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Former Texas A&M President Loftin against Texas, Oklahoma joining SEC

Former Texas A&M President Loftin against Texas, Oklahoma joining SEC

R. Bowen Loftin

Then-Texas A&M University President R. Bowen Loftin waits for the start of a press conference on Texas A&M’s move to the Southeastern Conference in College Station on Sept. 26, 2011.

Former Texas A&M President R. Bowen Loftin, who helped navigate Texas A&M’s 2012 move to the Southeastern Conference, said this week’s news of the University of Texas and the University of Oklahoma reportedly seeking to join the SEC was a surprise to him.

Loftin said the news comes with more than a bit of irony.

“Ten years ago, our friends in Austin made a lot of fun of us [for] going to the SEC, which they looked down on as an inferior conference,” Loftin told The Eagle on Thursday, “and now if they really want to join it, as the rumors suggest, that really is interesting, isn’t it, that they’ve changed their mindset totally over a decade.”

Conversations he’s had about the potential move with various Aggies have ended with the same conclusion, Loftin said.

“Every Aggie I’ve talked to is totally against it, which shouldn’t surprise you at all,” Loftin said. “There’s been nobody I’ve talked to from A&M’s community that thinks this is a good idea for A&M.”

Loftin said certain factors could be hurdles for the schools to clear in becoming members of the SEC. Most notably is politics.

“If two schools leave the Big 12, it really calls into question the Big 12’s ability to survive, and that means three Texas schools are out potentially in the cold, and that would not be popular with people in Texas,” Loftin said. “[Former Oklahoma President] David Boren ... he told me repeatedly that OU could not go anywhere without taking Oklahoma State with them, and this rumor’s just what’s going to happen, which means a lot of problems are going to occur in Oklahoma.”

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But the Longhorns and Sooners could get admitted to the SEC without adhering to the traditional politics within the conference.

Loftin said when he was A&M’s president, the SEC had an unwritten gentleman’s agreement that if a school from the state of an existing member wanted to join the conference, the existing member had full veto power, in spite of the league’s by-laws stating a vote of three-quarters of the members could get a new school added. Although Loftin said it was clear A&M would have had the power to stop Texas from entering the SEC 10 years ago, that might not be true anymore.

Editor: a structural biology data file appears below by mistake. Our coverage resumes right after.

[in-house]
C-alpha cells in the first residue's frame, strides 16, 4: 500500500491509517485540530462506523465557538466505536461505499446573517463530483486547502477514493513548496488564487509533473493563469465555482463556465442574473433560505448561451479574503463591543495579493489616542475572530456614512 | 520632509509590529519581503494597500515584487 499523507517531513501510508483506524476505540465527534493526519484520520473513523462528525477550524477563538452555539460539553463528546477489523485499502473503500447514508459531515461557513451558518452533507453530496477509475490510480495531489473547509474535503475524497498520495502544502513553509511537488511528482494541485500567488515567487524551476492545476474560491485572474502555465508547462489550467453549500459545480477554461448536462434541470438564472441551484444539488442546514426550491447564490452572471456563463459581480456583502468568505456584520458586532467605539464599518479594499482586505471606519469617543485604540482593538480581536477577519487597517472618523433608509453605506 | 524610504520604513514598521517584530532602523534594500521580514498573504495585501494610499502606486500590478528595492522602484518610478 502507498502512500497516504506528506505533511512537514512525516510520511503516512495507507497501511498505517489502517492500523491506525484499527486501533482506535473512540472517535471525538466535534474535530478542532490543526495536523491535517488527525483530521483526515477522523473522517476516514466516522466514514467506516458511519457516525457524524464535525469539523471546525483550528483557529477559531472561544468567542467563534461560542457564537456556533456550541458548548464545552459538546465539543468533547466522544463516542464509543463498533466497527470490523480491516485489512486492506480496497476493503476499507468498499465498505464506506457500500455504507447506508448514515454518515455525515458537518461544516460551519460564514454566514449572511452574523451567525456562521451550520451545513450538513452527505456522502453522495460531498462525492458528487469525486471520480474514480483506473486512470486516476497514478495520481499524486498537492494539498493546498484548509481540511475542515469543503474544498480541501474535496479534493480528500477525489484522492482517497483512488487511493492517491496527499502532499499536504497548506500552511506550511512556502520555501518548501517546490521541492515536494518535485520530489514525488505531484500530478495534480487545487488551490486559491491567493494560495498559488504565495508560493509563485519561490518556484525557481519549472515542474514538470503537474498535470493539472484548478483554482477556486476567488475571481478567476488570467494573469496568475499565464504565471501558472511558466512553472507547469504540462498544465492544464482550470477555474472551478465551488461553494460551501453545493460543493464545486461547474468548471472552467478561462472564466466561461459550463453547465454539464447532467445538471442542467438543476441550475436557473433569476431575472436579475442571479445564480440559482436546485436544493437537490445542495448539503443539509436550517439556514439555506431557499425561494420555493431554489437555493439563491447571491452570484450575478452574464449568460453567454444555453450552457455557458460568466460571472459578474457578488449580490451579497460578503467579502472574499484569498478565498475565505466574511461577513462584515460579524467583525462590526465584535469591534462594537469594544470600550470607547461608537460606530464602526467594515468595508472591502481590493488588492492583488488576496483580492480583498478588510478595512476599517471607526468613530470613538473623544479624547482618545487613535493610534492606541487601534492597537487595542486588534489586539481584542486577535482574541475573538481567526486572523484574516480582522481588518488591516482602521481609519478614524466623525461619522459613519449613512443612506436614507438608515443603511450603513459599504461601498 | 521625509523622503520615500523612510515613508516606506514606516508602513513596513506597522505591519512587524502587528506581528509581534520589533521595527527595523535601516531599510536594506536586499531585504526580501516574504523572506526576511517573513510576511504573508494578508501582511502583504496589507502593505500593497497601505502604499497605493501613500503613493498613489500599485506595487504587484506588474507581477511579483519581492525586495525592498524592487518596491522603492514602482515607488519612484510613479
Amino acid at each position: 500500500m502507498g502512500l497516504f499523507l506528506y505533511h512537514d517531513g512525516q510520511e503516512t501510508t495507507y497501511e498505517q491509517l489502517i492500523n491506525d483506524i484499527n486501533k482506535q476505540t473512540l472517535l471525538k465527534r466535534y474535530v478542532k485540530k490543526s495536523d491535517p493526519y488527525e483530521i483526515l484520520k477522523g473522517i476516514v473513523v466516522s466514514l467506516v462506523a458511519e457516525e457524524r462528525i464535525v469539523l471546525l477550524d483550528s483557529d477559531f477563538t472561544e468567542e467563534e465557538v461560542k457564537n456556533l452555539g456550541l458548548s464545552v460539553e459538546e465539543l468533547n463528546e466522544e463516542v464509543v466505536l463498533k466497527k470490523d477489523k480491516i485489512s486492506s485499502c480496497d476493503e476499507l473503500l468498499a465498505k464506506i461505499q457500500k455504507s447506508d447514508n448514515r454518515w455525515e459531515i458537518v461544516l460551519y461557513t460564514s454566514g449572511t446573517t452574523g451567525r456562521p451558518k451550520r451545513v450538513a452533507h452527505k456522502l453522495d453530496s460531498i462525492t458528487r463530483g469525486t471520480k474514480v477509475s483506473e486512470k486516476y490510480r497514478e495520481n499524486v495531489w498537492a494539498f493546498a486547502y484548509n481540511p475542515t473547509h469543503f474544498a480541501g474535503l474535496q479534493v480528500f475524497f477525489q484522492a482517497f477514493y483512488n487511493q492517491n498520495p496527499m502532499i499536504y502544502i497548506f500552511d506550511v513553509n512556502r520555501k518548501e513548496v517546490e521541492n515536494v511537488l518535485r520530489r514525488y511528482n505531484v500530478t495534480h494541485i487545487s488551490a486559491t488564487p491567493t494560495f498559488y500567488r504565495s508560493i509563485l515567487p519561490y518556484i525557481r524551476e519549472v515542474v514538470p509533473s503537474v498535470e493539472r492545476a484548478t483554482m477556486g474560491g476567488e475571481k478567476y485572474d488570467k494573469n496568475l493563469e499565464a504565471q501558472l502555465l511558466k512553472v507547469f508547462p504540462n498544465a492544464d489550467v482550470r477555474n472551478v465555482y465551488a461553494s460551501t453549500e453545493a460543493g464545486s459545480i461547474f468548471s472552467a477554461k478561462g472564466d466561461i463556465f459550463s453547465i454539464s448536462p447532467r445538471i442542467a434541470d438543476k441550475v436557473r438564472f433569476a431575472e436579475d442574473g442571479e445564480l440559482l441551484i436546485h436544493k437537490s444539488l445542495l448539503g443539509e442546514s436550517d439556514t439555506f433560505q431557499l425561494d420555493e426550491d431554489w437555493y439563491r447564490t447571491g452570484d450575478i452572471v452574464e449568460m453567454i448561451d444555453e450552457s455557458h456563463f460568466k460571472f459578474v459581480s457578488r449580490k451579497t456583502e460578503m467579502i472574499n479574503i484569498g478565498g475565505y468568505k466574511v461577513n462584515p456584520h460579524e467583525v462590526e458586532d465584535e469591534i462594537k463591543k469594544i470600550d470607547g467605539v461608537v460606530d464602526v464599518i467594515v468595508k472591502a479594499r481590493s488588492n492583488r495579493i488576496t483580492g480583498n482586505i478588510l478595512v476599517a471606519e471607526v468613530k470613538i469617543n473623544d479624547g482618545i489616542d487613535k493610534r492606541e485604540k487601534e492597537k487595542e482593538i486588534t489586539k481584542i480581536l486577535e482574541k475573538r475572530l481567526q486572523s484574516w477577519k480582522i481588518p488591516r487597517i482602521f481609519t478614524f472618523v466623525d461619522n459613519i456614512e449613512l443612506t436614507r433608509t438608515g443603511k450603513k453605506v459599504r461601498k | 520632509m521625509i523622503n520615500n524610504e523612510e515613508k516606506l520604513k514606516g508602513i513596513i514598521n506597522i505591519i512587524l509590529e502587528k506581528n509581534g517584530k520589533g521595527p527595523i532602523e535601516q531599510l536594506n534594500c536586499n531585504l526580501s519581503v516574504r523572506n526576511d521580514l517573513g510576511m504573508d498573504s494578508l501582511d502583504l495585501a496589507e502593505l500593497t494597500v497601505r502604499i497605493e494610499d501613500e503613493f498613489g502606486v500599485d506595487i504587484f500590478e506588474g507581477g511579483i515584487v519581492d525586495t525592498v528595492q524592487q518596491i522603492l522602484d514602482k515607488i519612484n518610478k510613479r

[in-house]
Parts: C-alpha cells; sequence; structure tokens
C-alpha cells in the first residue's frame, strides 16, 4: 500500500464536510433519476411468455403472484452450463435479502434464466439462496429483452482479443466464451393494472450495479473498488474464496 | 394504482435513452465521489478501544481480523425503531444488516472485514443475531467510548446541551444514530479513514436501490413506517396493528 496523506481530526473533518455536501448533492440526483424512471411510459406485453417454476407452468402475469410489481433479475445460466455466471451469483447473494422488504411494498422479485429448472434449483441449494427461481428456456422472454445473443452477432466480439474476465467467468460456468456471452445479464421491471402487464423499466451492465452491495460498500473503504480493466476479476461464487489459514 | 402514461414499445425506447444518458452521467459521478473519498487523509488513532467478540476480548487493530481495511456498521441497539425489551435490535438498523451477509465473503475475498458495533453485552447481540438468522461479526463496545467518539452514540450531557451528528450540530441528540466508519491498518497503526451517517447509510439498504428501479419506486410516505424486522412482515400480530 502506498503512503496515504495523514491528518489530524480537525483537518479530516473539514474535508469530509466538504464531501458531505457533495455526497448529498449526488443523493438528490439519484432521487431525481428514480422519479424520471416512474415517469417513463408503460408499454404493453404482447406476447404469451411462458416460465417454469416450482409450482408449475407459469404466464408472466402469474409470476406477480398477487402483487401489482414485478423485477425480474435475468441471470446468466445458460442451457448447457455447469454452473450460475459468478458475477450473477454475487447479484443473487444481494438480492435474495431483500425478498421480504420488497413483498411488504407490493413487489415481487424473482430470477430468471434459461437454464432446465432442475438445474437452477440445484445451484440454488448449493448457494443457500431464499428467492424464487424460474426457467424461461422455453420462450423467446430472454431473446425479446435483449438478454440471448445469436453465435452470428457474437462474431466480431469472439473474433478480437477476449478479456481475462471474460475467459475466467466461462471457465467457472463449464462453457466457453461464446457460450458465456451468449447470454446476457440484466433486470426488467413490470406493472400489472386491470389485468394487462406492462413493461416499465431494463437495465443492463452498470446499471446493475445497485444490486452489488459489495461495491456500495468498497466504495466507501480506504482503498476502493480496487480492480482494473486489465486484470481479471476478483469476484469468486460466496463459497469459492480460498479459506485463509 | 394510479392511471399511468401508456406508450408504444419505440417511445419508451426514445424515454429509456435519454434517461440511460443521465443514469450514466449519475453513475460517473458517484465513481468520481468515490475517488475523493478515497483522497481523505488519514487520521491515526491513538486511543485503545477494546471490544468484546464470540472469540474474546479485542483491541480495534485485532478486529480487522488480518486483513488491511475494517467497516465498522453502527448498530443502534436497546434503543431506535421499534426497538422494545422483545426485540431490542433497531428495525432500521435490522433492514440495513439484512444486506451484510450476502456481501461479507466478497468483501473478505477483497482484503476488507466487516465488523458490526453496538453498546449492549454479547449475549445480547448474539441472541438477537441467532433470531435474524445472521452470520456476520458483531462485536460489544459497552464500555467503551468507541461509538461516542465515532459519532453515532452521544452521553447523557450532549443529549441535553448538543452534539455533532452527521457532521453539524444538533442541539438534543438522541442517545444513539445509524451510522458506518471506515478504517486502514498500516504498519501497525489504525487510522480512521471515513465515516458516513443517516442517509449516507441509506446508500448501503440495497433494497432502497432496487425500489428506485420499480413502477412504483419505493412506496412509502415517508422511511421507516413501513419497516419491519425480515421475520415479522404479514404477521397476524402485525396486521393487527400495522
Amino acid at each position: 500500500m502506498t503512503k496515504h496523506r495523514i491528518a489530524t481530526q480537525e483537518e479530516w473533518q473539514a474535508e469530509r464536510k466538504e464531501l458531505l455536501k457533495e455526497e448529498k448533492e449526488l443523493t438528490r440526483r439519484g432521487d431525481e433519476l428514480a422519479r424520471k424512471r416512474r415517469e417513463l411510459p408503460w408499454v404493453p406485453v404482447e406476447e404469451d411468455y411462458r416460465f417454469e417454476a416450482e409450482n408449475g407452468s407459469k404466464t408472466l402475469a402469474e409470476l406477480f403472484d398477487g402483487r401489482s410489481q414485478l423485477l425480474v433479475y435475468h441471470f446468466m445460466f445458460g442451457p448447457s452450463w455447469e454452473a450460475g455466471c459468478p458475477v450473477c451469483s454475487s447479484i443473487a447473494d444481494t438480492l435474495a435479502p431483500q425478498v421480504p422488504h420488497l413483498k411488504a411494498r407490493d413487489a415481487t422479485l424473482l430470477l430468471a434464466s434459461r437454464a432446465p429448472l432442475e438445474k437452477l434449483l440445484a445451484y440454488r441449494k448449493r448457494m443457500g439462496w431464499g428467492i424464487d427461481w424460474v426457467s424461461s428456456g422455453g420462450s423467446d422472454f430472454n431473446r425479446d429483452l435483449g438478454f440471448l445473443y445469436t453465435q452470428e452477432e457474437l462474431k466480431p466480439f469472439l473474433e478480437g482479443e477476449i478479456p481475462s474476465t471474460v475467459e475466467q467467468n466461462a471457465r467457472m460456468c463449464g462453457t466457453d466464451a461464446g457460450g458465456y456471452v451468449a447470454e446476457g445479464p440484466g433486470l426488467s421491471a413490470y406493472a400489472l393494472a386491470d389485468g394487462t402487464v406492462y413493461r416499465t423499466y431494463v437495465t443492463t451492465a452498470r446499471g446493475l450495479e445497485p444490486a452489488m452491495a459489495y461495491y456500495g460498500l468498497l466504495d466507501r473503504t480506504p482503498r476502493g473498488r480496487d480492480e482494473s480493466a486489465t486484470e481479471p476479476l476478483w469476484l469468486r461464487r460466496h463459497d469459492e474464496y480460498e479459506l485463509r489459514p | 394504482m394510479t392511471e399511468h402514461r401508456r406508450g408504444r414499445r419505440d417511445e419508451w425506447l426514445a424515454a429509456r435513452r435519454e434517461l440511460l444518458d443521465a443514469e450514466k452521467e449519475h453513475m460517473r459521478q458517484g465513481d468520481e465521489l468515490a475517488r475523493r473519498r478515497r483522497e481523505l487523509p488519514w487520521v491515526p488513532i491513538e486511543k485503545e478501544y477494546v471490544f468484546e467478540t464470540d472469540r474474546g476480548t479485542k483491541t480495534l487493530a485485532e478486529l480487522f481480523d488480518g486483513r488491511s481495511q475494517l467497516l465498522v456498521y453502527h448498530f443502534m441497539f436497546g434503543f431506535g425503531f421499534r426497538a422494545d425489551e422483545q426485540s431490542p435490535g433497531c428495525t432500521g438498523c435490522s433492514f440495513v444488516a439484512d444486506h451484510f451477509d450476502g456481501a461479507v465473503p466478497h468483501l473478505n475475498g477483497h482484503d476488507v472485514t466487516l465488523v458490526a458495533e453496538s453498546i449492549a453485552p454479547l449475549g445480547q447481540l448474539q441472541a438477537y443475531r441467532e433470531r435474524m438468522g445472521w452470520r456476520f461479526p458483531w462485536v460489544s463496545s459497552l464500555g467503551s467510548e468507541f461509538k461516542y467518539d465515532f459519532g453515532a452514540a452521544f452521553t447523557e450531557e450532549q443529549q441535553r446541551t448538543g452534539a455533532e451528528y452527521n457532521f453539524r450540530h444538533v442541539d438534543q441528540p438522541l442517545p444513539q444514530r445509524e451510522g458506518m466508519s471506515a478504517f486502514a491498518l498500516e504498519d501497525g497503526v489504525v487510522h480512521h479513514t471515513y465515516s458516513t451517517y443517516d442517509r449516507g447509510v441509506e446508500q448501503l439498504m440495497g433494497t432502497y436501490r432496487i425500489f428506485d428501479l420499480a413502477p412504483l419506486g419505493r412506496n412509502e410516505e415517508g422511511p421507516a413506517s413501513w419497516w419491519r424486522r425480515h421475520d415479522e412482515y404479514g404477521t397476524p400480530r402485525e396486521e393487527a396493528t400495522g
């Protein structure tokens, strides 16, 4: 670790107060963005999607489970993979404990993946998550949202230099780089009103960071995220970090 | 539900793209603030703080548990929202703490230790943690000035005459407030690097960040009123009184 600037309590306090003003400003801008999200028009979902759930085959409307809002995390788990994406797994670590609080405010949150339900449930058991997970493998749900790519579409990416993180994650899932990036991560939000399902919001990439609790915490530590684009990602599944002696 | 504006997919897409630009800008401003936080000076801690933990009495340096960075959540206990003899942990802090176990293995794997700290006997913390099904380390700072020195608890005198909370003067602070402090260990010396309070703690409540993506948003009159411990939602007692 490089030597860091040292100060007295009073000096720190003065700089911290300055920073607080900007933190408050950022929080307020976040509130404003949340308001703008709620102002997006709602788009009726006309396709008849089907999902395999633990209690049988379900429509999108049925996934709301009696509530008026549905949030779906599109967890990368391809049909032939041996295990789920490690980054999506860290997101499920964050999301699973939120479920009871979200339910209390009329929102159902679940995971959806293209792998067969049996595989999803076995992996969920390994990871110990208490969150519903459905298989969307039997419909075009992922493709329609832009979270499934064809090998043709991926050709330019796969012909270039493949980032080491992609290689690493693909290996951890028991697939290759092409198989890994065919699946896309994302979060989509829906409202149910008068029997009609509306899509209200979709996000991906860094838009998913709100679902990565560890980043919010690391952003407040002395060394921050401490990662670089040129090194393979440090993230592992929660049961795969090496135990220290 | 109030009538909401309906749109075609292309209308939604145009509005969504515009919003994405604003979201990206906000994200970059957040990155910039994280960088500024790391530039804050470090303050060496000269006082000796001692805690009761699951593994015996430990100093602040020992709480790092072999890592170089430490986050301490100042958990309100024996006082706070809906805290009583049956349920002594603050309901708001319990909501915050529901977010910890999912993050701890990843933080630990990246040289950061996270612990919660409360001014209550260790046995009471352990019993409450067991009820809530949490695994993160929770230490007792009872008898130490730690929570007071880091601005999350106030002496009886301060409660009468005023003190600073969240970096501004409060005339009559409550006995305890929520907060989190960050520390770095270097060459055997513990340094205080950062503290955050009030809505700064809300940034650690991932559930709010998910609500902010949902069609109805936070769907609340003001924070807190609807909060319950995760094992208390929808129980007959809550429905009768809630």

“Certainly that’s what [former SEC Commissioner] Mike Slive said to me, but he’s not with us anyone,” Loftin said. “He’s not commissioner, and he’s not alive anymore, so I don’t know what the current thinking is because most of the current leaders in the SEC are new since my time.”

Loftin said he could imagine the league’s four most western schools — A&M, Arkansas, LSU and Missouri — questioning the benefits adding Texas and Oklahoma would give them, particularly in recruiting.

“Right now, we have an edge because we’re in the SEC,” Loftin said. “If we add OU and Texas in, think about what happens then to recruiting for Missouri and Arkansas and LSU and Texas A&M. ... That becomes quite an interesting problem, at least for those four schools, and I think there’s at least four members of the SEC that might have concerns, and three beyond Texas A&M, not because of a state problem, but because of a recruiting problem in the middle of the U.S.”

Adding a school on the East Coast from a state with no current SEC members would be more logical, Loftin said, especially if conferences are moving toward having 16 teams.

“You could argue Texas and OU are big brands, but we already have a presence in Texas. Why do we need that?” Loftin said. “OU maybe is a better argument, but I think there’s a lot of logic and sensibility toward thinking about another team on the East Coast in a state where there’s not an SEC school in right now.”

Loftin said he hasn’t contacted any current A&M administrator, such as President M. Katherine Banks or Athletic Director Ross Bjork, and he doesn’t plan to. He said he would offer advice if contacted, though.

Economic impacts of Texas and Oklahoma joining the SEC could be a positive, Loftin said, but the negatives are too much for an A&M leader to support the move.

Texas and Oklahoma joining the SEC ultimately depends on the Big 12’s trajectory, Loftin said.

“It’s interesting to watch it play out,” Loftin said. “But I do, as an Aggie, have deep concerns about this. I hope it doesn’t happen, but I have no way to influence this or know the truth of it right now.”

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